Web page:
Sunday, May 18, 2014

Where do you put Character Flaws?

-----Original Message -----
Characters have to have flaws, but sometimes it's a bit hard to add those flaws in.
 -- Concerned About Characters
First of all...
What is a character Flaw?

Well, a character's Flaw is a crack in their personality and/or talent. Something that both helps them AND harms them. Kind of the way true artists (and brilliant nerds) tend to also be serious flakes, and really socially awkward. 'K?

Now then...

Where do you Put a Character's Flaws?

A character's greatest strength should appear in the first scene that character occupies. The character's Flaw makes its first appearance at the end of that scene -- but only a hint of it.

Scene One: If the opening scene features the main character, I show that character In Action showing off their greatest strength. To close that scene I show a small portion of that same strength's crippling weakness, but without exposing that it's a weakness.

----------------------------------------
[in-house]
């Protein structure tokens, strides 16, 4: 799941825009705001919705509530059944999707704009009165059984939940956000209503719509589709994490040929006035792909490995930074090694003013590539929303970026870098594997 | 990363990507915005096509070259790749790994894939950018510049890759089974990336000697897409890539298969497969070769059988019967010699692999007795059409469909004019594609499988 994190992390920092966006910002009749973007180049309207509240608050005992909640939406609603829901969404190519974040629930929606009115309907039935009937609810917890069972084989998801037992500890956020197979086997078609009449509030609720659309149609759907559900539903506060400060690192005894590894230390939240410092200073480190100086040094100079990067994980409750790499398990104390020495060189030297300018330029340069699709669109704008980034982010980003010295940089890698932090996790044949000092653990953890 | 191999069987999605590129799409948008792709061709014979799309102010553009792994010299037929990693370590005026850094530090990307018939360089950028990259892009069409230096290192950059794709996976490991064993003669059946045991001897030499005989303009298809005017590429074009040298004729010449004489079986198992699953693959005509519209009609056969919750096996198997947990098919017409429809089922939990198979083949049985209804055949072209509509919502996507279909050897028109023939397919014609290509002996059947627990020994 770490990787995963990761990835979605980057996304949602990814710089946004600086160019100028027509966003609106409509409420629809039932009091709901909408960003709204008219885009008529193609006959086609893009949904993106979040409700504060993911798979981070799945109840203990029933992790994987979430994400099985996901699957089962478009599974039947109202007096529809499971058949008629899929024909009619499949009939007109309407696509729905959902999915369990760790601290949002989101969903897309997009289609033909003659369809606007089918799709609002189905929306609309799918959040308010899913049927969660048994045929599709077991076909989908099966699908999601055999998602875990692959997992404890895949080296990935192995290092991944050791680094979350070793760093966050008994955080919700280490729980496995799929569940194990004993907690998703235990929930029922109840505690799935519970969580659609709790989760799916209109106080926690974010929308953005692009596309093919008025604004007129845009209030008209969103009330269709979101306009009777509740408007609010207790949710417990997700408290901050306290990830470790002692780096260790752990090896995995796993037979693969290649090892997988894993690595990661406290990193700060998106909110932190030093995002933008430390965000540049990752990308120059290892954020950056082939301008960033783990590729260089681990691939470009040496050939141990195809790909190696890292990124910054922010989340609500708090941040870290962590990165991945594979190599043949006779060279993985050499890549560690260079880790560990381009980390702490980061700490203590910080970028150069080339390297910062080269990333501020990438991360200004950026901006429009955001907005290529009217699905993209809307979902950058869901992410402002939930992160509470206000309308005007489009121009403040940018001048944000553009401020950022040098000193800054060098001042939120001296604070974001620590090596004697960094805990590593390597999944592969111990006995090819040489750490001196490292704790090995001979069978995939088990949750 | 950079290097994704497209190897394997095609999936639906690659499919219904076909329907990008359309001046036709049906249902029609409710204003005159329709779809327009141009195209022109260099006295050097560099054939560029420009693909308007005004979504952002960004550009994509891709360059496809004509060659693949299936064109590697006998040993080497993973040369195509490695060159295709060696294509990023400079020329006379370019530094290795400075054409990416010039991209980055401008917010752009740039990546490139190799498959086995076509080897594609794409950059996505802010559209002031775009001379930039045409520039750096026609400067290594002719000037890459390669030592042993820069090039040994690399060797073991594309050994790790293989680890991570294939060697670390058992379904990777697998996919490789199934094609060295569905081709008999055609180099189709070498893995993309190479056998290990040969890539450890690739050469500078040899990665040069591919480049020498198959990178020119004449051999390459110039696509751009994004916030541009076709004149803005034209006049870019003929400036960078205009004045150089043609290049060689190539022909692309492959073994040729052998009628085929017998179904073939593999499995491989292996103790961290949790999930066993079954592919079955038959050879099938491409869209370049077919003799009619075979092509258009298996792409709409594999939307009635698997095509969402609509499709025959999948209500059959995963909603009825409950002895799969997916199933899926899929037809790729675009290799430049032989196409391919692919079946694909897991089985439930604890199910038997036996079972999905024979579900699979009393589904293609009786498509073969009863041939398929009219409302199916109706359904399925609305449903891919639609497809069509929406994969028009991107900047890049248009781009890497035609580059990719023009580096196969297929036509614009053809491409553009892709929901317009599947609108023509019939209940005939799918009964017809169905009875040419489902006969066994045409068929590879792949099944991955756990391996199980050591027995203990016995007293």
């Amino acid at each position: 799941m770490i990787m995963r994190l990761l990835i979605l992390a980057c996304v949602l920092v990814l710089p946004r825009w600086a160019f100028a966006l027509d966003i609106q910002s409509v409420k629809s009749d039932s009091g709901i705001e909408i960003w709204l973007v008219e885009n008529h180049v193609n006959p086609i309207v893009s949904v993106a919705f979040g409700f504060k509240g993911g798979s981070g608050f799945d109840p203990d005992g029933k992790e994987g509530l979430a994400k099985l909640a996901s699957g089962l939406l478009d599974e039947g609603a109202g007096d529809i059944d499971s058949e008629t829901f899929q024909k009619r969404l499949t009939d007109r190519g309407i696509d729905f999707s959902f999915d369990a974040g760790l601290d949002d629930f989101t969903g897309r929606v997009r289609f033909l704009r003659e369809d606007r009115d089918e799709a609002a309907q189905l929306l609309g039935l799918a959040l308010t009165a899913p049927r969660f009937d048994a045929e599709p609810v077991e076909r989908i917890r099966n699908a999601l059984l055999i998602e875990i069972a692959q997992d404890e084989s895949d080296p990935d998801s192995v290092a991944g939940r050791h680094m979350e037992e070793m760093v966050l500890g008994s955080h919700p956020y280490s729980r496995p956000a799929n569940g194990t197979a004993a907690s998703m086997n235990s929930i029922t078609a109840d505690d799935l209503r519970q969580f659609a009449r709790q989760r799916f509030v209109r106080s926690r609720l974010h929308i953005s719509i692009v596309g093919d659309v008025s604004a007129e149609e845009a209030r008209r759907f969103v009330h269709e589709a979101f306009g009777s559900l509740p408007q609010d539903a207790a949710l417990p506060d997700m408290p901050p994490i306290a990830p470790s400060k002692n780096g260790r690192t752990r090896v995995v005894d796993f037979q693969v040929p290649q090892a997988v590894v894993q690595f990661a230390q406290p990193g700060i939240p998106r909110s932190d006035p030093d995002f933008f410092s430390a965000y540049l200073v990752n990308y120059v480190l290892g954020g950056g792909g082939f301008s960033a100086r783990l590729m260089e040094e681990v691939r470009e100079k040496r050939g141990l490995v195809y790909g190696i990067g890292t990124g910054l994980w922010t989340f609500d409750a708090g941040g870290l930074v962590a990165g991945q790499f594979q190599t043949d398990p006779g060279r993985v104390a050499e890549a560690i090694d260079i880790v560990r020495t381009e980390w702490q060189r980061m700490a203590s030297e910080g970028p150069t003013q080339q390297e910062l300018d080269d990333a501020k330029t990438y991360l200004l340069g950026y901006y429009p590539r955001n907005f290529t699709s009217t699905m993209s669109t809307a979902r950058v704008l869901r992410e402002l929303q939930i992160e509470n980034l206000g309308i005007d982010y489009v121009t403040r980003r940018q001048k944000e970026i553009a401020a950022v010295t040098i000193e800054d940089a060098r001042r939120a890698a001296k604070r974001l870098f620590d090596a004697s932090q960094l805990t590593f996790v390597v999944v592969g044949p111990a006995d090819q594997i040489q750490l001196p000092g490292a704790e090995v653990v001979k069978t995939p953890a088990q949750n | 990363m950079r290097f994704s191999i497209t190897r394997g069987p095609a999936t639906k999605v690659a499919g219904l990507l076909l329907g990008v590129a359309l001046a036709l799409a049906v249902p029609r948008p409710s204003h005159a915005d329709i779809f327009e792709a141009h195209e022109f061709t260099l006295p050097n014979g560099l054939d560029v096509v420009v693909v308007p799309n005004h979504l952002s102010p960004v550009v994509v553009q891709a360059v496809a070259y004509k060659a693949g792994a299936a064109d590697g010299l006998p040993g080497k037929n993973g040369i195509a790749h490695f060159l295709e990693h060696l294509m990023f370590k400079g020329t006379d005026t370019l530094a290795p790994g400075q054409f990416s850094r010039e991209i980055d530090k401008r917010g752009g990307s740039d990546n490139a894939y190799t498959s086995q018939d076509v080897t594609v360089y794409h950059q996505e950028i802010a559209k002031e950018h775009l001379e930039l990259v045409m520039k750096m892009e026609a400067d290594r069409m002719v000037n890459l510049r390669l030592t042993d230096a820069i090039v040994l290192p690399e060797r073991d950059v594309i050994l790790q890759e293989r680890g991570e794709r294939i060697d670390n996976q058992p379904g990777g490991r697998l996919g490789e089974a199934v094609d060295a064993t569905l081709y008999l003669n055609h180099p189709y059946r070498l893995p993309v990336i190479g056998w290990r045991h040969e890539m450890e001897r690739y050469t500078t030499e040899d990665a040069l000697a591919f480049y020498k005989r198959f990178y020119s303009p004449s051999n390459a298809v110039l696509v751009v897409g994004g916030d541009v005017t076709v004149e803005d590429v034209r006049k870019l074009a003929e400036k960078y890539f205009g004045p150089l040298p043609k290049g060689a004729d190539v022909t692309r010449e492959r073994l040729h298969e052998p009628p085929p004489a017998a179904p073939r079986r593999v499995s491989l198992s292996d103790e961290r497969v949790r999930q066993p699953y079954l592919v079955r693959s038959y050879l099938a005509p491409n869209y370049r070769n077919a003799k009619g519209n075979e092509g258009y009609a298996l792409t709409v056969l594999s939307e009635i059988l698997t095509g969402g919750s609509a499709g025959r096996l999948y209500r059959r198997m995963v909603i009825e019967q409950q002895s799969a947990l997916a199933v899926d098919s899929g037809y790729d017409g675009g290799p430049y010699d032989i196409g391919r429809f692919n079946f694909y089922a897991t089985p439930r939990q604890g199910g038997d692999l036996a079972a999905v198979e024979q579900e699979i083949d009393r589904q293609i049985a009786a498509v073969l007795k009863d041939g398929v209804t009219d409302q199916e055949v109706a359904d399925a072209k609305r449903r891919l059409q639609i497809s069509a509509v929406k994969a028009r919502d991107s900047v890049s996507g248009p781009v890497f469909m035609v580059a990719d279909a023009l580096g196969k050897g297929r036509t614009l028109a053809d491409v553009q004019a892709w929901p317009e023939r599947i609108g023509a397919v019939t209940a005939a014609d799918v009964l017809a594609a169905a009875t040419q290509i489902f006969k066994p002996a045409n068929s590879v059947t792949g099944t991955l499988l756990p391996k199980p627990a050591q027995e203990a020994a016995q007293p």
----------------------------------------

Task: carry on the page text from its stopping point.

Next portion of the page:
In The Hobbit:
 -- Bilbo Baggins's greatest Flaw is that's he's 'nice' and 'polite'. In other words, he has Good Character. Not something one would generally think of as being a weakness.

Scene Two: As the story progresses that strength (and their dependence on it,) devolves openly into a crippling weakness that nearly destroys what's most important to them. 
In The Hobbit:
 -- Bilbo Baggins's  Good Character is what allows Gandalf and the dwarves to take advantage of his home to get a free dinner -- for 14 people!-- and take advantage of his person. He is quite literally managed into signing a contract to go on an Adventure he doesn't want, and in fact something Hobbits do not do. 
Later in the story, Bilbo Baggins's Flaw of Good Character nearly gets him eaten by trolls because he's too polite to attack them.

Scene Three: At the center of the story The Worst Thing That Could Possibly Happen occurs. The character becomes utterly helpless and sunk deep in depression. That weakness they'd originally depended on as their strength is what they must overcome to find a new source of strength to proceed.
In The Hobbit:
 -- At the center of the story, Bilbo falls into a deep, dark pit. Faced with Gollum, who tells Bilbo point-blank that he intends to Eat Bilbo, Bilbo once again is too polite. He refuses to see Gollum as a the deadly threat he is, and bargains with Gollum, fully expecting the creature to keep his word and let him go should Bilbo win their little contest.